Guest blogger and musician Ben Sollee is contributing a series of articles from the road about his Ditch the Van tour. He's traveling by bike, unsupported, throughout New England.
Where do I belong? Where do I think I belong? Where do the drivers think I belong? Those three questions swirled around in my head today as we improvised our route out of Boston through the sprawl. There was very little in the way a dedicated bicycle infrastructure and the cars were not as generous with the road as we had hoped. Our best option was to stay hyper alert and try to represent our road rights.
Day 4: Boston, MA to Newburyport, MA: 44 miles
One of the positives of the ride out was all the trafﬁc circles. These dynamic intersections can be intimidating to newer urban cyclists, but they are actually pretty rider friendly. In a typical intersection we have to cut across trafﬁc and there’s a always a danger of someone not seeing us or trying to sneak around us as we wait for a safe opportunity. With the round-abouts, we enter in a ﬂuid motion and are very visible to the drivers coming around the circle as well as those behind us. And, most importantly, we never have to cross over them because all the turns are to the right.
Now, to Boston’s credit, they did have bicycle-triggered lights at almost every major intersection. It was a little spot on the pavement right in front, middle of the lane that could sense the weight and size of our machines. These were pretty helpful at times.
The trickiest infrastructure transitions for us were the spots where dedicated bicycle paths met back up with the roads. Motorists always seemed surprised when we would come from what looked like the sidewalk to the road. In those places some type of bright signage could go along way to letting trafﬁc know that we belong there.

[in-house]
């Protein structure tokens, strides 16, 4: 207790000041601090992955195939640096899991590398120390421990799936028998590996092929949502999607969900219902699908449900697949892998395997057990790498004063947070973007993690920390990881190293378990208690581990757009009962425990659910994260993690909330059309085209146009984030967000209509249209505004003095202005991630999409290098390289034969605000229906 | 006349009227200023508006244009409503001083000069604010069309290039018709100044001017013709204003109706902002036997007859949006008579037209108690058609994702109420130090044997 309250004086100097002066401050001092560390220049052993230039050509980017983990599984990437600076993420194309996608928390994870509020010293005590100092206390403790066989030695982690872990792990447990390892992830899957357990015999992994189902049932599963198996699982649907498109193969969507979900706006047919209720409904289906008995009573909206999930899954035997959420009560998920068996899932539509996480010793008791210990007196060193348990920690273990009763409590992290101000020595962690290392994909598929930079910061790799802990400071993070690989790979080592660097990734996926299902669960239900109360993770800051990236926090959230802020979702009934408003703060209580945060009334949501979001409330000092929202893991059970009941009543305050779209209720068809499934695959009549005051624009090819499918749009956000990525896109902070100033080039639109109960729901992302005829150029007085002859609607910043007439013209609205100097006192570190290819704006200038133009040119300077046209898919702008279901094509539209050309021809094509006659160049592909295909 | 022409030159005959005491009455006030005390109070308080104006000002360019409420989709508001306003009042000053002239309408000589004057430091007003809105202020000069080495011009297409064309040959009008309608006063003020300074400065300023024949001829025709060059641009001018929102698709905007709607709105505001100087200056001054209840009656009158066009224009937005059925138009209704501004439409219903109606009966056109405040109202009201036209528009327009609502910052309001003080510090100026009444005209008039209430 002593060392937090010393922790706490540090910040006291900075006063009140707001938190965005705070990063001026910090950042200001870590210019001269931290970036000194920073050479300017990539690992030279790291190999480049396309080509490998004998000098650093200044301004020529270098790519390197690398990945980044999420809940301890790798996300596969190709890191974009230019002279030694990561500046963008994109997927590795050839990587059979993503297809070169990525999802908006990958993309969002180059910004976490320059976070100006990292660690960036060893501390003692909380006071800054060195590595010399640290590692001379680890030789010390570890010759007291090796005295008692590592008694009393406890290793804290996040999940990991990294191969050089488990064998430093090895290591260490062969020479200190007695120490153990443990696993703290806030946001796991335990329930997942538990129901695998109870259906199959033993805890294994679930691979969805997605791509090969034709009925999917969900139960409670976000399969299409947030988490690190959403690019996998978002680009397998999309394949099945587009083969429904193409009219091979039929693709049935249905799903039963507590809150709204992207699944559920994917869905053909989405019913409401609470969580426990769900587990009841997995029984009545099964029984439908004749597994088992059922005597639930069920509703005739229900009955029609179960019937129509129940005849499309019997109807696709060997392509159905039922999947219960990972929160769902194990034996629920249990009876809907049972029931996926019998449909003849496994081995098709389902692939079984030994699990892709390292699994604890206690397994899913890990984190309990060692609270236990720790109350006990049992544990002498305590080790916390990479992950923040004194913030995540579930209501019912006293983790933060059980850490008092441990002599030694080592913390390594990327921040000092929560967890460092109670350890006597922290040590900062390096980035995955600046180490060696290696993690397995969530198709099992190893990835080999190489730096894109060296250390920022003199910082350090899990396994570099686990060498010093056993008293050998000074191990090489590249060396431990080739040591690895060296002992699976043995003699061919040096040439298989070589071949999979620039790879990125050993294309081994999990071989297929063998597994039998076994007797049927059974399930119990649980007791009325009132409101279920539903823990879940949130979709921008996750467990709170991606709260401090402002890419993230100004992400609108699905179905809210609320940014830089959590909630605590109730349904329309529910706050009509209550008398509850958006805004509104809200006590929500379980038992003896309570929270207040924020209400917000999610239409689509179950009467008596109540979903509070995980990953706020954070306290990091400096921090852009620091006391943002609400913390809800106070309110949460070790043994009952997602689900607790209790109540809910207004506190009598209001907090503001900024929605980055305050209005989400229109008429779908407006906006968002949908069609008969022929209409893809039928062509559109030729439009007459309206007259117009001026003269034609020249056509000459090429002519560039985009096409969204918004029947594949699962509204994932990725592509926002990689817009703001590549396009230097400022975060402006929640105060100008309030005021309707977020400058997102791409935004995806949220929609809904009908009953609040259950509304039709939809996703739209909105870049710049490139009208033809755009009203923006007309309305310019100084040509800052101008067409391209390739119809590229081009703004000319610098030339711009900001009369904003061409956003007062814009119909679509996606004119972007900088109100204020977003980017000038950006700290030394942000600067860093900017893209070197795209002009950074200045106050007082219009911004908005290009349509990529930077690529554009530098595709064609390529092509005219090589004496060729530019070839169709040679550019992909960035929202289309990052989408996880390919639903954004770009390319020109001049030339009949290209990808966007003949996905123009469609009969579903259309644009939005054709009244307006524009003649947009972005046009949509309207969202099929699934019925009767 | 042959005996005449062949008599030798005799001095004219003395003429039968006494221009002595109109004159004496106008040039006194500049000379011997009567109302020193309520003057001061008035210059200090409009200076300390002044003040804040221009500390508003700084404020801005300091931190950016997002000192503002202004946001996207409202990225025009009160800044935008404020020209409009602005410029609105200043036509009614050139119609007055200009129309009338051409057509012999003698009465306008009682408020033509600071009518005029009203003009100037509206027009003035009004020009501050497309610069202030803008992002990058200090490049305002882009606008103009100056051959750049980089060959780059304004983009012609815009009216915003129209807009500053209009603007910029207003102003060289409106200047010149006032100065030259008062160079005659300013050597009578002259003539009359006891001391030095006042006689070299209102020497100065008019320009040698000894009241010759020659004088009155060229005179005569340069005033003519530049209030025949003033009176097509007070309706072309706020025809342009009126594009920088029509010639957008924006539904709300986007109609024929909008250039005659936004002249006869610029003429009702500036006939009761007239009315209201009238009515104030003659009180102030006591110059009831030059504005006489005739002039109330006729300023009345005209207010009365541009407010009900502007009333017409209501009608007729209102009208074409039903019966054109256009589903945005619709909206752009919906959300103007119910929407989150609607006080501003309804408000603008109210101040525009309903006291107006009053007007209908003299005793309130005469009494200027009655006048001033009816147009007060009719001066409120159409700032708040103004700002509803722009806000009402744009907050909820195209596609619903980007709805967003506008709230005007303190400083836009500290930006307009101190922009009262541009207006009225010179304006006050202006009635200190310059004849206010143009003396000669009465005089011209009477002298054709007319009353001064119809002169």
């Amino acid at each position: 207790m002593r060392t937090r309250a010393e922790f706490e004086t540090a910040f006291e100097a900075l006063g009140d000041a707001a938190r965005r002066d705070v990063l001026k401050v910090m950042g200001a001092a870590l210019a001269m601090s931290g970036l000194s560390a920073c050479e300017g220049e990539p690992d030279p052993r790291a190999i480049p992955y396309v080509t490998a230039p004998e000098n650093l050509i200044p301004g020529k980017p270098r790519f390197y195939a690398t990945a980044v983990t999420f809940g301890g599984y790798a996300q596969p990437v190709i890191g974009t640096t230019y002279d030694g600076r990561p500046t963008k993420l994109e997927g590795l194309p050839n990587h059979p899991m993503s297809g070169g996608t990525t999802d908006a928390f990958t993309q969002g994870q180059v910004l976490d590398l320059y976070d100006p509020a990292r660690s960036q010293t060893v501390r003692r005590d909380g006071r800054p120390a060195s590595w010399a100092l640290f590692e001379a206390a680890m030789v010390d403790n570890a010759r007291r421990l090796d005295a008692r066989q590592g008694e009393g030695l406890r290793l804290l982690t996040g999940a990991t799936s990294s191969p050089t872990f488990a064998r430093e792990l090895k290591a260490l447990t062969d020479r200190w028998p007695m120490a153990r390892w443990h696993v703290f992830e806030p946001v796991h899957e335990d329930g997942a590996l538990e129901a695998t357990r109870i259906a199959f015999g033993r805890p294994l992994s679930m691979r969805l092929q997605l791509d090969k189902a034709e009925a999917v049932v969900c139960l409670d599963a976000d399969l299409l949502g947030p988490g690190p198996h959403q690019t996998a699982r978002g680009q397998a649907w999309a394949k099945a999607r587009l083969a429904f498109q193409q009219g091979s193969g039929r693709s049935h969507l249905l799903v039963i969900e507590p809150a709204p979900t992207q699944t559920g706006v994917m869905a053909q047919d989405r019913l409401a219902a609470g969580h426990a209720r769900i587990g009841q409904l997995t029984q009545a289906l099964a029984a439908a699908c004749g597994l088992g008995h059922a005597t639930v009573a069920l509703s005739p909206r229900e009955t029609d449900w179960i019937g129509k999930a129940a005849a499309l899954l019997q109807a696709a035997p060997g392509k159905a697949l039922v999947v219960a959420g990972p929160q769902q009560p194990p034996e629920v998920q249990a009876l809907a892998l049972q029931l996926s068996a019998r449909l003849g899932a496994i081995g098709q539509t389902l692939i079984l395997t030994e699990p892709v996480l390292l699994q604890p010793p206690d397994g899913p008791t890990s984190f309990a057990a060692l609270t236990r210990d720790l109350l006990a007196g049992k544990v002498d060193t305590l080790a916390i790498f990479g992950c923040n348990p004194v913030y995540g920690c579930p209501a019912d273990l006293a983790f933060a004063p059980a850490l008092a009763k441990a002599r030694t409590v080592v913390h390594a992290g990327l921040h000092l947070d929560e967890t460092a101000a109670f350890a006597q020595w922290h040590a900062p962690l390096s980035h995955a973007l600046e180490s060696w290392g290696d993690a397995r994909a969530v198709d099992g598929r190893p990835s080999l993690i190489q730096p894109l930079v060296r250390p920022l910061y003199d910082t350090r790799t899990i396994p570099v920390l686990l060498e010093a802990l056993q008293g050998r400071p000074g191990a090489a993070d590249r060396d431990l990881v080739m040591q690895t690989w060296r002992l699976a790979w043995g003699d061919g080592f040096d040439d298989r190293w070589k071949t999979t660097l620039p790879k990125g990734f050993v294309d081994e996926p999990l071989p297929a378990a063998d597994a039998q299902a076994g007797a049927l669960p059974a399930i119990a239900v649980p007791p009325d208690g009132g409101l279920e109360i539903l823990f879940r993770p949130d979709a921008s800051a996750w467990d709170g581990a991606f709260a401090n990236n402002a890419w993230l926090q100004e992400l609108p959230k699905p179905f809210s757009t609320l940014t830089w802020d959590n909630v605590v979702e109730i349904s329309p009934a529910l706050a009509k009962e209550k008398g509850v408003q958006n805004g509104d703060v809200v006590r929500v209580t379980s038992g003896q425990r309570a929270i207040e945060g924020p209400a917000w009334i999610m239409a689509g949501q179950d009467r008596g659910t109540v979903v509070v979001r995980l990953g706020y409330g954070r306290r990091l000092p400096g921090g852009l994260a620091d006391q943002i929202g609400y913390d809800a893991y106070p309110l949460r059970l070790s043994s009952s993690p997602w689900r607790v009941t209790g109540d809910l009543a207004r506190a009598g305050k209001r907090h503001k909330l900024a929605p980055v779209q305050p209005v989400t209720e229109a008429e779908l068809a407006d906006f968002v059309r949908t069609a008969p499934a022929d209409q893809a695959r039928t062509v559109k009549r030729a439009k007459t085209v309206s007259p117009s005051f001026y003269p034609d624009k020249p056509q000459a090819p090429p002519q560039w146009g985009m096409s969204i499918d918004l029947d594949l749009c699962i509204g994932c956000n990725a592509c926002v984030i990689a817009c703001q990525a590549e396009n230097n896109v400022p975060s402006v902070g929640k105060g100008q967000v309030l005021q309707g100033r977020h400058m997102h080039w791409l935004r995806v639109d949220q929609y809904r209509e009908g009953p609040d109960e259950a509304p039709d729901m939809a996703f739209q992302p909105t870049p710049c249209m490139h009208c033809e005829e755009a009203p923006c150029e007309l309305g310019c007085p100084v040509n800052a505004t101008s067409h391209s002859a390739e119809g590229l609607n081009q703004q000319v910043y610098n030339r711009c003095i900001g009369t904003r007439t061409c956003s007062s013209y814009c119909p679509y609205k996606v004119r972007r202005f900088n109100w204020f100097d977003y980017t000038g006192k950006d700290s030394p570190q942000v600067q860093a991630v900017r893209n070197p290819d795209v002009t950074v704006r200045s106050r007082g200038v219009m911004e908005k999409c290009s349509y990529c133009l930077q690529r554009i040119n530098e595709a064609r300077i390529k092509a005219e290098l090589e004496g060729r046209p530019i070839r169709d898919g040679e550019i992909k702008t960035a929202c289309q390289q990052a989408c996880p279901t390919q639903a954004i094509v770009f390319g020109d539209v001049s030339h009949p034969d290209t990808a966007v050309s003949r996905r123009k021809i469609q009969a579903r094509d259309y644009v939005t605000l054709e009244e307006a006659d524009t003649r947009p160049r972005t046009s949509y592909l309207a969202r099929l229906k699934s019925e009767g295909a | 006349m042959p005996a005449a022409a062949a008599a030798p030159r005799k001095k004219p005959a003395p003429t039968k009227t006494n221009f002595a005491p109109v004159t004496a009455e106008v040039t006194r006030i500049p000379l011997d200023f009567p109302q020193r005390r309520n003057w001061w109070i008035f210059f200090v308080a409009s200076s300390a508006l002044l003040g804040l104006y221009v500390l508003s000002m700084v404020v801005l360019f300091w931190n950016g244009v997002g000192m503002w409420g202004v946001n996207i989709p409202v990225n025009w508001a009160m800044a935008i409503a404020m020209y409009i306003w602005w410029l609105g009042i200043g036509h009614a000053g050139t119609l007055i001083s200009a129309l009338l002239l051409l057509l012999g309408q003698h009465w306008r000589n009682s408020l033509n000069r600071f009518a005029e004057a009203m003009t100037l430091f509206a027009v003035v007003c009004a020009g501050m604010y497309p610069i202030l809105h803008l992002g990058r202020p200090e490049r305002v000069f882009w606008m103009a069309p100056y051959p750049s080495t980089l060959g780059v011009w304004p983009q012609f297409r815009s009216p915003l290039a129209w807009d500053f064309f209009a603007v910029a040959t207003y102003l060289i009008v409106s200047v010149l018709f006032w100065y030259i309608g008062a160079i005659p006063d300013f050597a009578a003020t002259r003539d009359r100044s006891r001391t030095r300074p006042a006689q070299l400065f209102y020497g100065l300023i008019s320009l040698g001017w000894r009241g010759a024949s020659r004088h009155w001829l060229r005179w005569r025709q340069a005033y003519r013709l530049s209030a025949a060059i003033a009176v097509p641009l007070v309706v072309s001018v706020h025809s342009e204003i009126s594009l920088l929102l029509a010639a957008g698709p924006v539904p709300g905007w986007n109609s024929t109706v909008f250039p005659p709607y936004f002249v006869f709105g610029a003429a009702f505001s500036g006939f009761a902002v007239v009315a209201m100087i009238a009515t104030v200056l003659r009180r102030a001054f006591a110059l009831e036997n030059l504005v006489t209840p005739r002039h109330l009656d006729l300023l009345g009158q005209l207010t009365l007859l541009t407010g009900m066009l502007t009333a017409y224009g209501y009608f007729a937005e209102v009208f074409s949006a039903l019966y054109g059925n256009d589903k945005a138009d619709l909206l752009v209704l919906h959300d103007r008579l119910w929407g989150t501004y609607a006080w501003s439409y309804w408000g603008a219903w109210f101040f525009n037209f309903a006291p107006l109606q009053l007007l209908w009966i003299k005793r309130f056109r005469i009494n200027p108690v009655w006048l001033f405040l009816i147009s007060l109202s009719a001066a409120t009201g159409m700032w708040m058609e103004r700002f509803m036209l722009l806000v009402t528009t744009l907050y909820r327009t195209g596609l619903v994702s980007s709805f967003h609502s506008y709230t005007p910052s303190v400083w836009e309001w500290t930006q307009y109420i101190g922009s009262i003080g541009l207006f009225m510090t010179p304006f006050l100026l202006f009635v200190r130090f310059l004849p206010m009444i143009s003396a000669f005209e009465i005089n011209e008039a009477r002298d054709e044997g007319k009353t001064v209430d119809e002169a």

Lastly, I want to take a sec to chat about blind turns. We love our country roads but damn those sharp curves in tree-lined areas are SO dangerous. While I’d love to see a pedestrian way or bike lanes in those speciﬁc spots, that’s not likely to happen for a while. The issue is that motorists want so badly to get around us that they are willing to take a chance passing in the opposing lane. When the oncoming car inevitably comes barreling around the corner the driver corrects by heading straight for us. It was so bad today that we had to make ourselves impossible to pass by taking the entire lane all the way to the center lane. This is also dangerous but it helps to avoid the kind of high speed, head-on collision that we’d all like to avoid.
Great infrastructure is good for business I say. Not just for us commercial cyclists but also for the businesses along the road way.
Follow the whole series here.